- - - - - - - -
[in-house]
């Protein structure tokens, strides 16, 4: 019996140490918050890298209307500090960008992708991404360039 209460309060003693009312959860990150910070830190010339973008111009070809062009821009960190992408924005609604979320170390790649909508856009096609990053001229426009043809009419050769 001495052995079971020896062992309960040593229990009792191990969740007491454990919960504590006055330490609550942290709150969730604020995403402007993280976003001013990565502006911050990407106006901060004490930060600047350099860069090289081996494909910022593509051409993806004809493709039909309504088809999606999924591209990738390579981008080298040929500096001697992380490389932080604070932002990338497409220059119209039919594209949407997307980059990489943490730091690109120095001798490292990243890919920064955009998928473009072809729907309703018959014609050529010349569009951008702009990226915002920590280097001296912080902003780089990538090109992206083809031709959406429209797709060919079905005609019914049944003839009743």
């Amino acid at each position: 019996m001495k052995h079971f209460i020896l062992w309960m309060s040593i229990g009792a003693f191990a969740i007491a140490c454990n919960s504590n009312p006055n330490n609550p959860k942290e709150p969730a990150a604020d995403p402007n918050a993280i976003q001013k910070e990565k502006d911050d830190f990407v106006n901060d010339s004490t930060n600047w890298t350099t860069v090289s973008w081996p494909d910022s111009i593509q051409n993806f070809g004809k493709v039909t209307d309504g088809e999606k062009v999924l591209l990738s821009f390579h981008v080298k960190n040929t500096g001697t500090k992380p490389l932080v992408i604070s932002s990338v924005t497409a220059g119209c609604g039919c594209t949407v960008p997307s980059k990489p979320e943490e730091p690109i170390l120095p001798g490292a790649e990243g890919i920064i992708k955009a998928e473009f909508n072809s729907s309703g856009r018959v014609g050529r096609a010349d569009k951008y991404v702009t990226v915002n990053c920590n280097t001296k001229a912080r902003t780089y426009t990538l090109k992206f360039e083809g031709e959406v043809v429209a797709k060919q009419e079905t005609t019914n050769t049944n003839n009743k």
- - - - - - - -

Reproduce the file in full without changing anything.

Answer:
[in-house]
């Protein structure tokens, strides 16, 4: 019996140490918050890298209307500090960008992708991404360039 209460309060003693009312959860990150910070830190010339973008111009070809062009821009960190992408924005609604979320170390790649909508856009096609990053001229426009043809009419050769 001495052995079971020896062992309960040593229990009792191990969740007491454990919960504590006055330490609550942290709150969730604020995403402007993280976003001013990565502006911050990407106006901060004490930060600047350099860069090289081996494909910022593509051409993806004809493709039909309504088809999606999924591209990738390579981008080298040929500096001697992380490389932080604070932002990338497409220059119209039919594209949407997307980059990489943490730091690109120095001798490292990243890919920064955009998928473009072809729907309703018959014609050529010349569009951008702009990226915002920590280097001296912080902003780089990538090109992206083809031709959406429209797709060919079905005609019914049944003839009743």
């Amino acid at each position: 019996m001495k052995h079971f209460i020896l062992w309960m309060s040593i229990g009792a003693f191990a969740i007491a140490c454990n919960s504590n009312p006055n330490n609550p959860k942290e709150p969730a990150a604020d995403p402007n918050a993280i976003q001013k910070e990565k502006d911050d830190f990407v106006n901060d010339s004490t930060n600047w890298t350099t860069v090289s973008w081996p494909d910022s111009i593509q051409n993806f070809g004809k493709v039909t209307d309504g088809e999606k062009v999924l591209l990738s821009f390579h981008v080298k960190n040929t500096g001697t500090k992380p490389l932080v992408i604070s932002s990338v924005t497409a220059g119209c609604g039919c594209t949407v960008p997307s980059k990489p979320e943490e730091p690109i170390l120095p001798g490292a790649e990243g890919i920064i992708k955009a998928e473009f909508n072809s729907s309703g856009r018959v014609g050529r096609a010349d569009k951008y991404v702009t990226v915002n990053c920590n280097t001296k001229a912080r902003t780089y426009t990538l090109k992206f360039e083809g031709e959406v043809v429209a797709k060919q009419e079905t005609t019914n050769t049944n003839n009743k």